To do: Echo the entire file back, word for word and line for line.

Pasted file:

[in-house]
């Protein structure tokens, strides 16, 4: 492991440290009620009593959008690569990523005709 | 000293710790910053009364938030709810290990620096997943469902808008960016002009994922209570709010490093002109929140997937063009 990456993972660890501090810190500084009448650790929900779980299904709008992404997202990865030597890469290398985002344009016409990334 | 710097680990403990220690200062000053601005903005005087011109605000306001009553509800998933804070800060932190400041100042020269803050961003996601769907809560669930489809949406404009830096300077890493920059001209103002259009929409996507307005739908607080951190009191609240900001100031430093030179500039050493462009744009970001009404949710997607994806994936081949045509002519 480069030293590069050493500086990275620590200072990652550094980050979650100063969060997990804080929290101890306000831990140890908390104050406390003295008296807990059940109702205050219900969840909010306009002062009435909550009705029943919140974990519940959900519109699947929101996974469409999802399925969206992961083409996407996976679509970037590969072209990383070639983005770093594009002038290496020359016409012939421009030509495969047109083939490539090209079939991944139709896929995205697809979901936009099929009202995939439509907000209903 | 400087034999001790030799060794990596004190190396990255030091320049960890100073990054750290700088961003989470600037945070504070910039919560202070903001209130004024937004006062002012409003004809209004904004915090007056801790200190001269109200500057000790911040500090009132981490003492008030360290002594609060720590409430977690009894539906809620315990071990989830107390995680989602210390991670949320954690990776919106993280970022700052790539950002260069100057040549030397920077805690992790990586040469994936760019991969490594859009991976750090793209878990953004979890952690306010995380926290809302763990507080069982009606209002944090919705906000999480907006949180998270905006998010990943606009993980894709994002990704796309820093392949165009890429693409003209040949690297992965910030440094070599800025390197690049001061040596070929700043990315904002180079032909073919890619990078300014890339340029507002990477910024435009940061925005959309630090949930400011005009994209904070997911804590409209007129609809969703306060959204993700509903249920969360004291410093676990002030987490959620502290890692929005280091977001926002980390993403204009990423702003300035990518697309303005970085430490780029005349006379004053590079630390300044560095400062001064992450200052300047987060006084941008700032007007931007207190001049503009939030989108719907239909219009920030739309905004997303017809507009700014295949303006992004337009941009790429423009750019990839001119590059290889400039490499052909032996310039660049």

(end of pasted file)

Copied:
[in-house]
């Protein structure tokens, strides 16, 4: 492991440290009620009593959008690569990523005709 | 000293710790910053009364938030709810290990620096997943469902808008960016002009994922209570709010490093002109929140997937063009 990456993972660890501090810190500084009448650790929900779980299904709008992404997202990865030597890469290398985002344009016409990334 | 710097680990403990220690200062000053601005903005005087011109605000306001009553509800998933804070800060932190400041100042020269803050961003996601769907809560669930489809949406404009830096300077890493920059001209103002259009929409996507307005739908607080951190009191609240900001100031430093030179500039050493462009744009970001009404949710997607994806994936081949045509002519 480069030293590069050493500086990275620590200072990652550094980050979650100063969060997990804080929290101890306000831990140890908390104050406390003295008296807990059940109702205050219900969840909010306009002062009435909550009705029943919140974990519940959900519109699947929101996974469409999802399925969206992961083409996407996976679509970037590969072209990383070639983005770093594009002038290496020359016409012939421009030509495969047109083939490539090209079939991944139709896929995205697809979901936009099929009202995939439509907000209903 | 400087034999001790030799060794990596004190190396990255030091320049960890100073990054750290700088961003989470600037945070504070910039919560202070903001209130004024937004006062002012409003004809209004904004915090007056801790200190001269109200500057000790911040500090009132981490003492008030360290002594609060720590409430977690009894539906809620315990071990989830107390995680989602210390991670949320954690990776919106993280970022700052790539950002260069100057040549030397920077805690992790990586040469994936760019991969490594859009991976750090793209878990953004979890952690306010995380926290809302763990507080069982009606209002944090919705906000999480907006949180998270905006998010990943606009993980894709994002990704796309820093392949165009890429693409003209040949690297992965910030440094070599800025390197690049001061040596070929700043990315904002180079032909073919890619990078300014890339340029507002990477910024435009940061925005959309630090949930400011005009994209904070997911804590409209007129609809969703306060959204993700509903249920969360004291410093676990002030987490959620502290890692929005280091977001926002980390993403204009990423702003300035990518697309303005970085430490780029005349006379004053590079630390300044560095400062001064992450200052300047987060006084941008700032007007931007207190001049503009939030989108719907239909219009920030739309905004997303017809507009700014295949303006992004337009941009790429423009750019990839001119590059290889400039490499052909032996310039660049």